Source: Orthodox Christian Laity
I served on my Parish Council for more than twenty years; three as President. I also represented my Parish as a lay delegate to ten Clergy-Laity Congresses. I no longer serve on our Parish Council. Although I was removed from a volunteer position on our Stewardship Committee for sending an entirely truthful and accurate “Letter to the Editor” of The National Herald, I was still asked to come back and advise our Parish Delegates about what they should say and do at the Boston Congress as delegates to the Congress. In summary, the following was my advice to our Parish:
Send only the Priest, as he might be punished if he doesn’t attend. Send along a letter from our Parish that we will no longer send delegates to these charades until the rules governing the Congress (UPR) are changed to permit real input from the parishes and laity. This could have been done before calling this Congress. It can be done at any time by the Archdiocesan Council, which has all of the power to act as “the highest legislative body of the Archdiocese” between Congresses. Advise the organizers of the Congress that our parish will send the $6,000 our budget has allocated for the Congress to a local food pantry or shelter, or to our Metropolis. We will no longer waste the time, talent and treasure of our parishioners and parish by sending delegates to these scripted extravaganzas. My parish did not heed my advice.
I based my advice on my experiences as a delegate, and as I approach my 80th birthday, a lifetime of active participation in two parishes; plus, 31 years as a member of Orthodox Christian Laity (OCL) traveling the country and seeing how “Church” is done in other Orthodox “jurisdictions” in America. For many years, there have been calls for reforming the Congress and making it a place where accountability and transparency are practiced, rather than empty phrases in press releases from spin masters at East 79th Street. The only substantive work of the Church that can only be done at a Clergy Laity Congress is done in the Administration and Finance Committees. These committees can propose changes to the UPR and can disclose the finances and approve the budget of the Archdiocese. Everything else can be done, better, cheaper and with wider effect at the Metropolis and in Parishes. The Congress should be held on a non-holiday weekend at a reasonably priced conference center. No politicians and no “dignitaries” giving speeches. No lavish banquets. No black-tie dinners. No exhibition halls for tee-shirt vendors. No “bread and circuses” committees to divert attention from the important work that needs to be done. With all the time devoted to the only two committees [Administration and Finance] that can make a difference as the “highest legislative body of the Archdiocese.” Parishes must be allowed to submit matters for the agenda of these two committees without jumping through hoops. Chairs of these committees should be elected by the committee members, not appointed by Hierarchs and ecclesiastical bureaucrats who rule matters that are in order, “out of order”. When these reforms are made, it will be worth the time, talent and treasure of parish delegates to attend these Congresses.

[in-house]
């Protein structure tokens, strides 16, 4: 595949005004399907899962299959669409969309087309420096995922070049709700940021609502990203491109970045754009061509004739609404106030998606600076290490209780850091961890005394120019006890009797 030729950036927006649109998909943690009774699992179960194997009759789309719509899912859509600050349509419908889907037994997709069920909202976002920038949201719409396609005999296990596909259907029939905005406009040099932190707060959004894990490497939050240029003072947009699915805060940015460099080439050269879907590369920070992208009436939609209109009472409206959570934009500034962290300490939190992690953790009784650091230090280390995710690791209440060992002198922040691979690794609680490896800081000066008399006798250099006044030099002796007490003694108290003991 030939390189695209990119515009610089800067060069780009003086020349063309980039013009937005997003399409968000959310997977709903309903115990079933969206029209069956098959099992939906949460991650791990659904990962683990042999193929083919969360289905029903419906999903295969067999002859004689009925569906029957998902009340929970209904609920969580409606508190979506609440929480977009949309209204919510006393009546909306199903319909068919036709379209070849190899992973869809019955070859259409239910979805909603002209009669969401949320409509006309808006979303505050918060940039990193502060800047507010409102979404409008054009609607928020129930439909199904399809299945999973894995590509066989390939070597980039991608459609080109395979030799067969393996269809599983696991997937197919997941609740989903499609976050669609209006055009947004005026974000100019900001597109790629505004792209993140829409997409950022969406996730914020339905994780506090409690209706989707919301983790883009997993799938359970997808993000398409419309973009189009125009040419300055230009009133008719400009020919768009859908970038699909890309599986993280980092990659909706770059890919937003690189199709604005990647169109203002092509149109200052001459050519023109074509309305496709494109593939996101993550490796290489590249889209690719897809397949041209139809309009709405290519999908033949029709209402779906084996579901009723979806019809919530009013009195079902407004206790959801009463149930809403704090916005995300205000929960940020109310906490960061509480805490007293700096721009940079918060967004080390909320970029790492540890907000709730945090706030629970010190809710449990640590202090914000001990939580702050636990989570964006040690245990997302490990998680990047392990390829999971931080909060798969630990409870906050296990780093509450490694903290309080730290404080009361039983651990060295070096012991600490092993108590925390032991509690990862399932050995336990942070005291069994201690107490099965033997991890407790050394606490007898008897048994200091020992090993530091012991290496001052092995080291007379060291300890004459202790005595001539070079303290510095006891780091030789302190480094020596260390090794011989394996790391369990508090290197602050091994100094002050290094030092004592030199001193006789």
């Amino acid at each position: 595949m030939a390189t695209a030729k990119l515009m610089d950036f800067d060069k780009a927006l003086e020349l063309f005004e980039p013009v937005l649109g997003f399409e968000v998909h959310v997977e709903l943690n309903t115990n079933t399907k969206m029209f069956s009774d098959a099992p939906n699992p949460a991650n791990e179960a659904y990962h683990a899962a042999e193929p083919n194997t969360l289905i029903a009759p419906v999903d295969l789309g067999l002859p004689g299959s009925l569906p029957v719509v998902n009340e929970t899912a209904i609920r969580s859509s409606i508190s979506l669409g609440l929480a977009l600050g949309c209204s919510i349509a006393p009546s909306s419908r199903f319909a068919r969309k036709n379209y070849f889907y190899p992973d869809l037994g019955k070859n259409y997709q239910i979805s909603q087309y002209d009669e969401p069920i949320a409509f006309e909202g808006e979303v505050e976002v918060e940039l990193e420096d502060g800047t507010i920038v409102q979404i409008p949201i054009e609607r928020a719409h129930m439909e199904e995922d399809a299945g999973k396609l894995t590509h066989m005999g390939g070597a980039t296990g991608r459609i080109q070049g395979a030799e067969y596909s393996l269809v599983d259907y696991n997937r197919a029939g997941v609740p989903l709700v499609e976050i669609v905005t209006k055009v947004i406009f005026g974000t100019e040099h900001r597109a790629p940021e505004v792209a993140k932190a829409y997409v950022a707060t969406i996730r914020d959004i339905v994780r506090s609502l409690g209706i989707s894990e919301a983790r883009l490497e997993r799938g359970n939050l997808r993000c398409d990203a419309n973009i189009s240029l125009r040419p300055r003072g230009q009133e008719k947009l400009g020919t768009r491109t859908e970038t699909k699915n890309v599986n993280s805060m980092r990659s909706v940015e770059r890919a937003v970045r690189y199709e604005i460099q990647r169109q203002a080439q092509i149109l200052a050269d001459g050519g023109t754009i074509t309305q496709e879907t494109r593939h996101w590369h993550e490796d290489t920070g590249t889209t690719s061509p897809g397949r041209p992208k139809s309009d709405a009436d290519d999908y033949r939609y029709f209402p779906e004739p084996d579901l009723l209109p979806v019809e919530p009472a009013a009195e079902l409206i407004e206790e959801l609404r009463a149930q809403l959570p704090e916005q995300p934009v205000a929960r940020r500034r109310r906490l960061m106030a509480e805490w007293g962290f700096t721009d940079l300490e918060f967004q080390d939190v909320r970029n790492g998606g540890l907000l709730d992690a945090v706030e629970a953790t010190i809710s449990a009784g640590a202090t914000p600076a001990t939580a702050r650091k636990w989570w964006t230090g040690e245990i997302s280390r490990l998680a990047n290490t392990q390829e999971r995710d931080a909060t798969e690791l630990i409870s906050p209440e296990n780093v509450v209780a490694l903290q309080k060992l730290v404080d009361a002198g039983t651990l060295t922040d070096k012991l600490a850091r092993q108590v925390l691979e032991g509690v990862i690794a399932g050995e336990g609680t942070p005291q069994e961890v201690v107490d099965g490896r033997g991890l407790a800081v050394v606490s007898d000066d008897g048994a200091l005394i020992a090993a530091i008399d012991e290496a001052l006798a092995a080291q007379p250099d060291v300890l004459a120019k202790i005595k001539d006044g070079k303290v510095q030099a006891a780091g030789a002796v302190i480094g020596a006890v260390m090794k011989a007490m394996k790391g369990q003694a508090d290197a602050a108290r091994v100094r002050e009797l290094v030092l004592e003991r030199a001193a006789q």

My answer to a retired priest who told me that boycotting the Congress means “surrender,” was that “the absence of the laity from this Congress sends a stronger message than trying to get parishes to withhold funds. Refusing to attend a Congress under the existing rules of engagement is not ‘giving up’ — it is strategic. Going to discuss matters of grave importance on a level playing field that affords everyone an opportunity for a robust exchange of ideas is worthwhile. Attending a staged theater of the absurd adds dignity to a “farce”.
My response to retired priests is that they should act as the tip of the sword to advocate for the reforms that are needed. They shouldn’t worry about their pensions. For years, good priests have failed to speak out for fear of reprisals from arbitrary, vindictive and unaccountable Hierarchs. Retired priests must not focus solely on their pensions to the exclusion of the reforms needed in order for the Church in America to survive and grow. They should lead the way to a single, Autocephalous Orthodox Church in the U.S., under a single Synod, strong enough to help the Suffering Churches in the Old World. The leadership of the Archdiocese must stop acting as Janissaries under Ottoman rule. The retired clergy are in a unique position to raise the banner!
What better timing than the 4th of July?!
George D. Karcazes
President, Orthodox Christian Laity
I agree wholeheartedly with George!
Over the years I have often disagreed with you. This is not one of those times!
You are spot-on especially with respect to calling out retired priests for not leading the required push to achieve reform.
Wow! If the retired priests and laity of the GOA were to seriously follow George’s counsel and advise, it may cause a reform and renewal of the ENTIRE Orthodox Church in North America. The fact is ALL the Orthodox here in North America are “circling the drain”! Lord, have mercy!